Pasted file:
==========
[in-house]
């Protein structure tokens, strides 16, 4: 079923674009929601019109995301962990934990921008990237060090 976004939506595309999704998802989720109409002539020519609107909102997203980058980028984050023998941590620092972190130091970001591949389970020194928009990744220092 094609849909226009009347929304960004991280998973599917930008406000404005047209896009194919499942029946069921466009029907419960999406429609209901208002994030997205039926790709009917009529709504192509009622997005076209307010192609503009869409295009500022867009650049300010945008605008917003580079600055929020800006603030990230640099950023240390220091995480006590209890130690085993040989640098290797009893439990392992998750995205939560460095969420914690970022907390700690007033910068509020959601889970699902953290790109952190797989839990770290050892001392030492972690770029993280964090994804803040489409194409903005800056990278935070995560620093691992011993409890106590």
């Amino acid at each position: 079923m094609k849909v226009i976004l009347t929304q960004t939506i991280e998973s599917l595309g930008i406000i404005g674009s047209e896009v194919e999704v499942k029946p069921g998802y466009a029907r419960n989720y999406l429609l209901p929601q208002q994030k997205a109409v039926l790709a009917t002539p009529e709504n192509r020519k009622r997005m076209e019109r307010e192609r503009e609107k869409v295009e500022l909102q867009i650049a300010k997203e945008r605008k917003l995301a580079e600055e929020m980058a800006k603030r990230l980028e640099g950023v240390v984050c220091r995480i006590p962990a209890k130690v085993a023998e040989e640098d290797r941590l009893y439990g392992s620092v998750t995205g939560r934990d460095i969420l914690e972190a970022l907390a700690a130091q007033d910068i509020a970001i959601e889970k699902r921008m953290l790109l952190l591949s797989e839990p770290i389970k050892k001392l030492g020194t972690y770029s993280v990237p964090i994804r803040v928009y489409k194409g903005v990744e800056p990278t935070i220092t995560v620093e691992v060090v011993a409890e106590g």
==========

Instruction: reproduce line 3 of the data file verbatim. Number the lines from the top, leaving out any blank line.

């Amino acid at each position: 079923m094609k849909v226009i976004l009347t929304q960004t939506i991280e998973s599917l595309g930008i406000i404005g674009s047209e896009v194919e999704v499942k029946p069921g998802y466009a029907r419960n989720y999406l429609l209901p929601q208002q994030k997205a109409v039926l790709a009917t002539p009529e709504n192509r020519k009622r997005m076209e019109r307010e192609r503009e609107k869409v295009e500022l909102q867009i650049a300010k997203e945008r605008k917003l995301a580079e600055e929020m980058a800006k603030r990230l980028e640099g950023v240390v984050c220091r995480i006590p962990a209890k130690v085993a023998e040989e640098d290797r941590l009893y439990g392992s620092v998750t995205g939560r934990d460095i969420l914690e972190a970022l907390a700690a130091q007033d910068i509020a970001i959601e889970k699902r921008m953290l790109l952190l591949s797989e839990p770290i389970k050892k001392l030492g020194t972690y770029s993280v990237p964090i994804r803040v928009y489409k194409g903005v990744e800056p990278t935070i220092t995560v620093e691992v060090v011993a409890e106590g």